Other facilities like electricity, phone networks, WiFi, and laundry are also scarce in the region. For electricity, the locals depend on solar energy which is usually enough for lighting the rooms and charging electronics. It is, however, advised to carry power banks with you. Phone networks are available to a certain extent but not in the higher elevations. Some tea houses along the trail offer WiFi but may not be reliable with spotty coverage. Trekkers need to carry clothes that are enough for the entire trip as there’s no laundry service in the remote villages of Manaslu. You can, however, hand wash small clothing items during the rest days.
These are some of the prominent factors associated with the Manaslu Trek Difficulty. While we can’t control some factors like the trek’s location, terrain, distance, etc., we can take some precautions to overcome the challenges.
How to overcome the difficulties during the Manaslu Circuit Trek?
Circuiting Manaslu is challenging, there’s no denying that! But it’s not impossible. And, we’ll tell you how. We present to you some ways to combat the difficulties that come with the Manaslu Circuit Trek.
Proper acclimatization significantly reduces the chances of altitude sickness. In our Manaslu Trek, we have included enough rest days which will help the trekkers adjust to the low oxygen level in the higher altitude. On the rest days, we organize short hikes around the area to better acclimatize. Rest days aren’t enough, though. In order to gradually acclimatize, one must trek at a slow pace and should only ascend a vertical height of 500 meters each day. In addition, one must eat a balanced diet with plenty of carbohydrates and protein. Moreover, hydration is a key to acclimatization. So, drink plenty of fluids like ginger tea, hot water, etc. Stay away from dehydrating agents like alcohol.
Since weather and temperature depend on the season, one must be careful while choosing the time for the trek. As discussed earlier, the weather in the Manaslu region is extreme during winter and monsoon, so it’s best to avoid those seasons. The right time to go trekking in Manaslu is spring (March, April, and May), and autumn (September, October, and November). The spring and autumn months are perfect for hiking with moderate temperatures, bright skies, and clear vision. The weather is also somewhat tolerable during these times with warm days, cool evenings, and chilled nights.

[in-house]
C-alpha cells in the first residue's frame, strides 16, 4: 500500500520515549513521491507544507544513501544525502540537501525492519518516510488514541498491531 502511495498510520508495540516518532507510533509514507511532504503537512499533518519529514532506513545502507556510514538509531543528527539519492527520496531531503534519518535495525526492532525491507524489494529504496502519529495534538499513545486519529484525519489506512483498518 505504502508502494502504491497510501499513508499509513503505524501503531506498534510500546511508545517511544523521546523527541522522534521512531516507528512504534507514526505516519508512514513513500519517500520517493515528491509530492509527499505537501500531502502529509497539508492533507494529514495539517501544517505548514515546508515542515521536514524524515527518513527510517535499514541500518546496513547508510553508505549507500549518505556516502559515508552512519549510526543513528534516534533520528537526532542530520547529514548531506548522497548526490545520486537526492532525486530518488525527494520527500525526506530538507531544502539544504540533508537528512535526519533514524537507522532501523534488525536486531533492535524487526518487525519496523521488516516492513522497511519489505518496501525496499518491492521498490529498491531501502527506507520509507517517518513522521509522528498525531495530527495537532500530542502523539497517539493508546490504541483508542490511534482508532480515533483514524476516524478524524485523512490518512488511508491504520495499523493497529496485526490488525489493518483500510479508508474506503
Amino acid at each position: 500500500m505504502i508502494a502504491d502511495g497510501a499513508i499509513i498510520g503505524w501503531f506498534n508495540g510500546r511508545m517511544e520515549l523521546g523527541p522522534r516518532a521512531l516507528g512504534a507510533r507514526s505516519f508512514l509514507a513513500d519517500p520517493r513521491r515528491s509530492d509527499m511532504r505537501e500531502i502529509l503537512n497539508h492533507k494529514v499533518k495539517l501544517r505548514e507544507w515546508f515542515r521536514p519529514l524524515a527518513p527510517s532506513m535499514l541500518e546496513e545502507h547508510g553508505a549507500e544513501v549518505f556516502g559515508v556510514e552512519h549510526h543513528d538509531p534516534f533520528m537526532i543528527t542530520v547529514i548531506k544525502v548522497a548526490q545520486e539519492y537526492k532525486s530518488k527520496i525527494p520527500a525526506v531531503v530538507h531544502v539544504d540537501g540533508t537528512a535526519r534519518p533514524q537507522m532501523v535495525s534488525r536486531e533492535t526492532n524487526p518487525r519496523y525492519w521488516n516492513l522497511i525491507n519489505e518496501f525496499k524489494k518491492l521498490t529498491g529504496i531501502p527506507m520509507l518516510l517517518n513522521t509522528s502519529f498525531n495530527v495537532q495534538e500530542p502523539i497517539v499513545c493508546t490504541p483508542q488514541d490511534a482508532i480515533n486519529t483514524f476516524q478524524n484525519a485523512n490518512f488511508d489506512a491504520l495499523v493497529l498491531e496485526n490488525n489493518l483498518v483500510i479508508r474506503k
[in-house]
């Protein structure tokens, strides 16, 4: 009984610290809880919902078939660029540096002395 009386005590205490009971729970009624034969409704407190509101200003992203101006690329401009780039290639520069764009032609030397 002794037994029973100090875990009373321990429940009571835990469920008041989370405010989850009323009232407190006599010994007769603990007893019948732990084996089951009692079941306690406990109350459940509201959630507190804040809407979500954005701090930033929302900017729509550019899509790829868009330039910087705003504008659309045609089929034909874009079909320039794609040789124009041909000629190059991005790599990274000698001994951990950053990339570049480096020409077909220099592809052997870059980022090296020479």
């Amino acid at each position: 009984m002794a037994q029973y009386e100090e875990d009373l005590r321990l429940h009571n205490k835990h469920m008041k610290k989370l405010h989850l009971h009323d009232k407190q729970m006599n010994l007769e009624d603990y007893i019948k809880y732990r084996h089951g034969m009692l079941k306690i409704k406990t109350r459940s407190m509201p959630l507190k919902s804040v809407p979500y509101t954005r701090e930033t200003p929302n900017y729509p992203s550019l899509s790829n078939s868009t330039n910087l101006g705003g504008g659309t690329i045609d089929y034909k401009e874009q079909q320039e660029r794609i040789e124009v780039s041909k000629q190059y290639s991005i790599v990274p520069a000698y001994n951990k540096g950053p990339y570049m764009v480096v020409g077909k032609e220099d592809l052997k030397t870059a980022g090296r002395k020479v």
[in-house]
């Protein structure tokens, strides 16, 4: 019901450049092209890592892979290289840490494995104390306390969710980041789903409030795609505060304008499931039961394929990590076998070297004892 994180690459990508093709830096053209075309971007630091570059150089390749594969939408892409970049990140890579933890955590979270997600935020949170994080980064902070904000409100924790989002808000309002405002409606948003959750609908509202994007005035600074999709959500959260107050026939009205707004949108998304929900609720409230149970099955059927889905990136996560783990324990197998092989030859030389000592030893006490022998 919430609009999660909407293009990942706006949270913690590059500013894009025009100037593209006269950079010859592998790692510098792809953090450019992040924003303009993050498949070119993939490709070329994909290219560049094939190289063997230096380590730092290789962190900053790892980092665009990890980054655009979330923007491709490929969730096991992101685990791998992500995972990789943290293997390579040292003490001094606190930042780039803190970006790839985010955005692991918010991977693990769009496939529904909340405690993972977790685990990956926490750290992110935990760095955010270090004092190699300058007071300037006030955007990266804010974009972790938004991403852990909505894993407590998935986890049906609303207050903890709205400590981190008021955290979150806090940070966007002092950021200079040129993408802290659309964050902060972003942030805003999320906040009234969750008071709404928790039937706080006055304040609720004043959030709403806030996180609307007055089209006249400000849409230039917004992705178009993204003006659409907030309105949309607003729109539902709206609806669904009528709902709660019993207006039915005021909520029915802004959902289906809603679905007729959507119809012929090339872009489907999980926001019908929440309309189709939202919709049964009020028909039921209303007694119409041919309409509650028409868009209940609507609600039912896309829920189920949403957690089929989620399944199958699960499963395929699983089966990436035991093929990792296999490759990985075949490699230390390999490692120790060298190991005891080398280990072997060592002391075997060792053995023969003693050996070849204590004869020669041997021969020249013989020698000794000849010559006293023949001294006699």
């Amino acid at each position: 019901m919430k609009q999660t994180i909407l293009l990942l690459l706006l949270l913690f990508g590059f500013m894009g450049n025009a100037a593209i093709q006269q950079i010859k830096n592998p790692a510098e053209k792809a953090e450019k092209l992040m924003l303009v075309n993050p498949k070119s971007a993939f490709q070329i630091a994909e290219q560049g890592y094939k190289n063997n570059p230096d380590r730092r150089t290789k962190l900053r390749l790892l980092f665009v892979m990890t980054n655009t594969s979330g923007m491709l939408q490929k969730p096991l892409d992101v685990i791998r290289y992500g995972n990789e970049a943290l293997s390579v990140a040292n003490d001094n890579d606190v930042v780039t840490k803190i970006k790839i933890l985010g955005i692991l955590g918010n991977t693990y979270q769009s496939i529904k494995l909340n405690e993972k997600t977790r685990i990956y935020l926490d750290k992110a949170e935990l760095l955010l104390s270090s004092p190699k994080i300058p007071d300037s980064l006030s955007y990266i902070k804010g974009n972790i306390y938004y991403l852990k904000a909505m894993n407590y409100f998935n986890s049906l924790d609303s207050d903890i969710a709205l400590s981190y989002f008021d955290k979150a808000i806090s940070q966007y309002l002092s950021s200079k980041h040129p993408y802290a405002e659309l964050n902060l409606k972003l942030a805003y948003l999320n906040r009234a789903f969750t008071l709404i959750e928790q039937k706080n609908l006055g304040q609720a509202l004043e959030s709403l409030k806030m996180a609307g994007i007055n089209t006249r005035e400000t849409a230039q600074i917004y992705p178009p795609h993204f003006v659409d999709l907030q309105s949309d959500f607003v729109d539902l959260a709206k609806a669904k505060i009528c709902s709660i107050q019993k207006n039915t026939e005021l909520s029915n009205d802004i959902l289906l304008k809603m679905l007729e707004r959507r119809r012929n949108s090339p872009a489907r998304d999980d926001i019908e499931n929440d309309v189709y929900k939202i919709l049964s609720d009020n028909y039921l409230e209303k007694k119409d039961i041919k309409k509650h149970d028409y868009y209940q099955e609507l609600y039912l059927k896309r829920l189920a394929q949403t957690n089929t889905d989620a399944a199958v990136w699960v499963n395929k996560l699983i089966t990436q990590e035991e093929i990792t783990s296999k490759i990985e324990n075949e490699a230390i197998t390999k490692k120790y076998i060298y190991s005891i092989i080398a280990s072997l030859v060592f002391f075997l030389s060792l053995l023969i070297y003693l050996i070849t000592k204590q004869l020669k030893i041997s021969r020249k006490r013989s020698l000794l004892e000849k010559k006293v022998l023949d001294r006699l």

The right equipment drastically improves your trekking experience. Make sure you carry good quality trekking gear, appropriate clothing, and snacks to munch on. Pack warm clothes for the night and light clothes for day hikes. Wear your hiking shoes before the trek to avoid blisters, which can be a great inconvenience during the hike.
Here’s a rough equipment list you can refer to for packing your essentials for the trek. Also, make sure to carry only what’s absolutely necessary to prevent your backpack from overweighing.
- Trekking Boots
- Few pairs of undergarments
- High-quality down jacket and pant
- Thermal wears
- T-shirts and trousers
- Hiking pants and shirts
- Trekking poles
- A pair of gloves
- Woollen hat
- Energy Bars
Guides and Porters
Hiring trekking guides and porters makes your trek so much easier and enjoyable. We, at Outfitter Nepal, employ licensed trekking guides and experienced porters to assist you during the entire hiking duration. Certified guides are well-versed in the location, nature, and culture of the region which makes your trek not only efficient but also informative. They’ll help you navigate the trail and communicate with the locals.
Hiking for such a long duration in the rugged Himalayan terrain is already a challenging job. Imagine carrying a 10-15 kg backpack while trekking. It would be too much for you. So, hire a porter who will carry about 20 kgs of baggage from 2 trekkers and you can get a small day pack to carry your daily essentials like water, electronics, and sunscreen.
Preparing your body and mind for the long and hard trekking journey is another important aspect of minimizing the difficulty of the trek. Walking daily for 5 to 7 hours on the tough terrain of the remote Himalayas requires both mental and physical strength. So, start training a few months before the trek. A cardiovascular workout is the best way to prepare for any trek. It increases the capacity of the heart and lungs to deliver blood enriched in oxygen to the muscles during prolonged physical activity. Strength exercises also boost your physical endurance which will help your legs to keep up with the trek. Try yoga and meditation to maintain sound mental health.
If you’re booking a private trip, customizing your itinerary may save you from so much trouble. With a customized trekking plan, you can take time and trek at your own pace. Outfitter Nepal provides a customized trekking experience for all of our trekking trips if you book a private trip. So, if you have any special preferences regarding the itinerary or other services, don’t hesitate to reach out to us.
There you go. These are the challenges of the strenuous trek of Manaslu Circuit and the ways to overcome those challenges. We know it’s a difficult trek, but it’s totally worth it. The Manaslu region is not only the toughest to trek but also the most beautiful with its amazing Himalayan landscape decorated by snow-clad mountains, greenery all around, pristine water bodies, and villages full of lovely locals. With proper planning and preparation, you can make this difficult trek a fun and memorable experience.
If you have any questions regarding the Manaslu trek or any other trips we provide, don’t hesitate to reach out to us. We’re always there to assist you. Happy Trekking!